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The three-part series comes almost 25 years after eight-month old Matthew Eappen was rushed to hospital after suffering catastrophic brain injuries.
Woodward, the 19-year-old British au pair who was looking after him at the time, was accused of the murder, by shaking.
Woodward, who was originally from Cheshire in the UK, finished her A-levels in 1996 and flew to the US for a gap year where she started working for an au pair agency in Boston.
She was hired by Doctors Sunil and Deborah Eappen in 1997, who were also parents to Matthew and Brendan.
Doctors identified a fractured skull, bleeding on the brain and retinal haemorrhages. Investigators and experts believed he had been the victim of shaken-baby syndrome.
Police claimed Woodward admitted to shaking Matthew and throwing him onto a pile of towels during an interview.
Woodward was arrested on 5th February 1997 for assault and battery and then murder when he passed away.
The trial was filmed and footage was shown during the documentary. While some viewers have called Louise 'cold' others defended her.
One person tweeted: "I thought it then and I thought it now, what an incredibly cold, cold person #louisewoodward was. No concern or regret on the death of the baby. Not a tear shed in that courtroom. Chilling.#thekillernannydidshedoit."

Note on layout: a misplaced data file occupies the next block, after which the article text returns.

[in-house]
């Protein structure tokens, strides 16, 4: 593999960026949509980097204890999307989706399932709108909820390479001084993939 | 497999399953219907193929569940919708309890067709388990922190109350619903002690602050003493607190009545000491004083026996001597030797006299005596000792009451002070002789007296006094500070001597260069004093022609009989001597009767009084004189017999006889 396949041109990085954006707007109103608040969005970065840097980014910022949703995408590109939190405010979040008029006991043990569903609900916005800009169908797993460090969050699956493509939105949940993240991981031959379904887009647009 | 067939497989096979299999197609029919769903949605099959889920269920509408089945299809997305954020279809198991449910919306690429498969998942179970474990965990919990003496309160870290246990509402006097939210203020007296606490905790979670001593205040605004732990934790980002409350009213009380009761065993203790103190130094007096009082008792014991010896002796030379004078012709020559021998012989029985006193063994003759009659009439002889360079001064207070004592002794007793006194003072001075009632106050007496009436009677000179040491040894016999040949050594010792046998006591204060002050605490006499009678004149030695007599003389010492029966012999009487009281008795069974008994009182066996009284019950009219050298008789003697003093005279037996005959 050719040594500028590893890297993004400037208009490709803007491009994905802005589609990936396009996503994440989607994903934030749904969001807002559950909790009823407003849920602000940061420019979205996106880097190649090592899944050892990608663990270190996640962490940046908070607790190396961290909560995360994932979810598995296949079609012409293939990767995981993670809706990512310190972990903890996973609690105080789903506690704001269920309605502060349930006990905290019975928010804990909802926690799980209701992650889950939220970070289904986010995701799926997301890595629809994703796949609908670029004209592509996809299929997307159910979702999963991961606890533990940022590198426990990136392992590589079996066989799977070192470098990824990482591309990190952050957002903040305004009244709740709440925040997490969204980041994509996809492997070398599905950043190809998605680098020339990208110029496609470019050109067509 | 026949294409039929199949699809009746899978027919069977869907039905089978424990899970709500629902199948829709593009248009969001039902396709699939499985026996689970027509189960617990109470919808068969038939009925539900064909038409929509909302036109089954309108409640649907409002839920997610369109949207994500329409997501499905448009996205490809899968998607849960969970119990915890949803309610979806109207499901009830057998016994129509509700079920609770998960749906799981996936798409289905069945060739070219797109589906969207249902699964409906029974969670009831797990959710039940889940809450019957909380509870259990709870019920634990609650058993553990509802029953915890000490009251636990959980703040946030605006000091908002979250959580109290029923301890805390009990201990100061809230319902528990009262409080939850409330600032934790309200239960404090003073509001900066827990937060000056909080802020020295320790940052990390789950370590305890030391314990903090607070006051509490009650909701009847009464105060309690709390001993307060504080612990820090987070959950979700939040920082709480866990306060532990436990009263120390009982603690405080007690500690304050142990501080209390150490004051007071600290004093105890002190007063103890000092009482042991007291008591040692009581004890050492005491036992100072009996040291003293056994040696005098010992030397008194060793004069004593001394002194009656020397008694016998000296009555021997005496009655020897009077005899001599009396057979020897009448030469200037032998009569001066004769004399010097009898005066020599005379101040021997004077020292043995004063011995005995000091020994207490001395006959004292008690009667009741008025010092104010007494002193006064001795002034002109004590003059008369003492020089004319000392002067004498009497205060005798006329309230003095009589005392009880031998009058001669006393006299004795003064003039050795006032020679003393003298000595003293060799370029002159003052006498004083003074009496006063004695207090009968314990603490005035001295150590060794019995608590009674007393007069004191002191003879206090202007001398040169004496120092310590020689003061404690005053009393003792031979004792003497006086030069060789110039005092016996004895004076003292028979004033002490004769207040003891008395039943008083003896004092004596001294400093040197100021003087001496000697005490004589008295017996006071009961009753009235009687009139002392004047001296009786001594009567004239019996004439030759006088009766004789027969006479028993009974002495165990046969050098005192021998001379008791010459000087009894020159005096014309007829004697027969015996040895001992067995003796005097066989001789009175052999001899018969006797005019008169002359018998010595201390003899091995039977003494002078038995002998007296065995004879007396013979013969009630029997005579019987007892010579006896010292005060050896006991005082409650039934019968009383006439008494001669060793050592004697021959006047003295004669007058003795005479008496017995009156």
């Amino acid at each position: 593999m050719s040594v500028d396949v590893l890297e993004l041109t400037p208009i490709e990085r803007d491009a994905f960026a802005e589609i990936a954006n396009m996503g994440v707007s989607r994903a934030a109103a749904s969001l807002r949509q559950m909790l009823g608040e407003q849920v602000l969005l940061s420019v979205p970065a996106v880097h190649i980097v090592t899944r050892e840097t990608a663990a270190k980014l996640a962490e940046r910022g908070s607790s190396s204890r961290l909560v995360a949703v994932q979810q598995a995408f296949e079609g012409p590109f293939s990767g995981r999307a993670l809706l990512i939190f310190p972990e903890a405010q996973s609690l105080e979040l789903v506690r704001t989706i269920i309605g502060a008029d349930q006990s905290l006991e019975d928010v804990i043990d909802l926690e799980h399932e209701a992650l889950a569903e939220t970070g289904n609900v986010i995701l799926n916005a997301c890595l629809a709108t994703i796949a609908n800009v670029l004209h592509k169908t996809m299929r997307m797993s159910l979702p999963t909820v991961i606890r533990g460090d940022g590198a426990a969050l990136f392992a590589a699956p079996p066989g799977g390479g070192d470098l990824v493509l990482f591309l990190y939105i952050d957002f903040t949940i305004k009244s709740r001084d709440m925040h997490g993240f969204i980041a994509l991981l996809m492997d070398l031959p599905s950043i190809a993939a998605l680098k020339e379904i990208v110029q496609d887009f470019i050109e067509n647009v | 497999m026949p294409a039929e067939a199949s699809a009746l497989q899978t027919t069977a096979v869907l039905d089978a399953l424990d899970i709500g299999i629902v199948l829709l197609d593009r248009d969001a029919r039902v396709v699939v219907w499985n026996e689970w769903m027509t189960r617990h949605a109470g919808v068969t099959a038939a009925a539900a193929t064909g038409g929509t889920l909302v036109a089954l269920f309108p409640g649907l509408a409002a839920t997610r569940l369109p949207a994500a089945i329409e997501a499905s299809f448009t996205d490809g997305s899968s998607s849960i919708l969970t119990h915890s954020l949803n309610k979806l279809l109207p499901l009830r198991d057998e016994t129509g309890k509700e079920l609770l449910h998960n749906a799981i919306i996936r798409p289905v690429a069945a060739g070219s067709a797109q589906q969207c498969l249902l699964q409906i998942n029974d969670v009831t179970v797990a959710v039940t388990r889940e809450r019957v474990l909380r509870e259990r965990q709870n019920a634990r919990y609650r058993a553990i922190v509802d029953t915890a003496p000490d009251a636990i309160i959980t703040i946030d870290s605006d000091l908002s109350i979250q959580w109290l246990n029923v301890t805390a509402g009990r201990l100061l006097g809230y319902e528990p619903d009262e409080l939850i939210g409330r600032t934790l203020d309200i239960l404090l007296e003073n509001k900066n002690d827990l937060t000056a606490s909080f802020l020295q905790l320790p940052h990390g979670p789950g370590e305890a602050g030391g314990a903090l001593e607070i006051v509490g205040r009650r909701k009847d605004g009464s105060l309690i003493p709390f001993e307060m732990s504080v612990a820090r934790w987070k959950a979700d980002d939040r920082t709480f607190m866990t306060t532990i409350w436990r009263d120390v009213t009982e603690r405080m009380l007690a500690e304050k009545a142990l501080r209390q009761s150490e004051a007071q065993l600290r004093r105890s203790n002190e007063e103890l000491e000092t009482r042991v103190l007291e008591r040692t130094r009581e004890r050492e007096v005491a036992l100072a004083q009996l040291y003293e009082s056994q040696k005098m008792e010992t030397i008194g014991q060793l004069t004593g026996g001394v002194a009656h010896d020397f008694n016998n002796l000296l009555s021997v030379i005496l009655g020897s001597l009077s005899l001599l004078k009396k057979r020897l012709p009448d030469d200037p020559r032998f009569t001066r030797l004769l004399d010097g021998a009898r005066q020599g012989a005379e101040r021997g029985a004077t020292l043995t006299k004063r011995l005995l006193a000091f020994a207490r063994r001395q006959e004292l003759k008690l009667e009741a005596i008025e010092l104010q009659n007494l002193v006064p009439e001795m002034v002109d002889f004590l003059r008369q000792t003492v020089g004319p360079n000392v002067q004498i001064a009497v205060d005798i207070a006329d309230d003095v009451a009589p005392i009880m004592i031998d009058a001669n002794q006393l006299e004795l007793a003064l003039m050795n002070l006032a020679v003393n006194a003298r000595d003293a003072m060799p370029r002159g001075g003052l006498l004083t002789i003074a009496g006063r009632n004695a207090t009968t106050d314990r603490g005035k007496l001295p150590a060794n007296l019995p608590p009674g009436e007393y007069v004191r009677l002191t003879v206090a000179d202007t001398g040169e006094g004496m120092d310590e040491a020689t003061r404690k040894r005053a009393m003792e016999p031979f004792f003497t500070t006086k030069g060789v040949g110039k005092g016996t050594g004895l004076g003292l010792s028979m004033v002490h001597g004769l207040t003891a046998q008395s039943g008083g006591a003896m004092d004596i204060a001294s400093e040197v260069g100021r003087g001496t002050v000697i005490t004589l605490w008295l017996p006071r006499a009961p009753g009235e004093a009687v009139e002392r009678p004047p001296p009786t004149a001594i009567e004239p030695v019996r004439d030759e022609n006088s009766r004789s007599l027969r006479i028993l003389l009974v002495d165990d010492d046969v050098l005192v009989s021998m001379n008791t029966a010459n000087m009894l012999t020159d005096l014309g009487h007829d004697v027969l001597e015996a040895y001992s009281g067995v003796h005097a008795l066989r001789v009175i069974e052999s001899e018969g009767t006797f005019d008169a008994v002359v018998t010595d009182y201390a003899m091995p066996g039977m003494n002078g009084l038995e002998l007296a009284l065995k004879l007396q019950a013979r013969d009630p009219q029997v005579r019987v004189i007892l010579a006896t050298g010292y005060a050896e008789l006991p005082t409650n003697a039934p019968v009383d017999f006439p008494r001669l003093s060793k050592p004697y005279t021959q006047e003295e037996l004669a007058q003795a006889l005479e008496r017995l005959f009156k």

Another viewer replied: "She cried when she was found guilty."
A third person agreed, writing: "Yeah I thought she came across as very cold, it didn't help her."
On the other hand, some viewers noted her age and lack of knowledge of the American justice system for her reactions.
"It's a shocking and completely unfamiliar situation for anyone to be in. I'll refrain from judging their looks and behaviour and just go with the evidence," said one person.
A second Twitter user wrote: "She was vilified by the media. Look beyond [their] portrayal and there’s an innocent naïve young girl."
While a third shared: "She was a 19 year old girl, advised how to behave in court, in another country."
The documentary series has unprecedented access to both defence and prosecution lawyers from the trial, detectives, paramedics and journalists.
The documentary will also explore the verdict which saw the judge throwing out the jury’s decision, reducing Louise’s murder conviction to involuntary manslaughter and releasing her from prison.
Louise was sentenced to life in prison with a minimum of 15 years to be served in October 1997.
Her sentence was later reduced to manslaughter after the Judge reduced the conviction to involuntary manslaughter in November 1997.
Louise's sentence was reduced to time served (279 days) and she was freed.
All episodes of The Killer Nanny: Did She Do It? are available to watch on All4 now.
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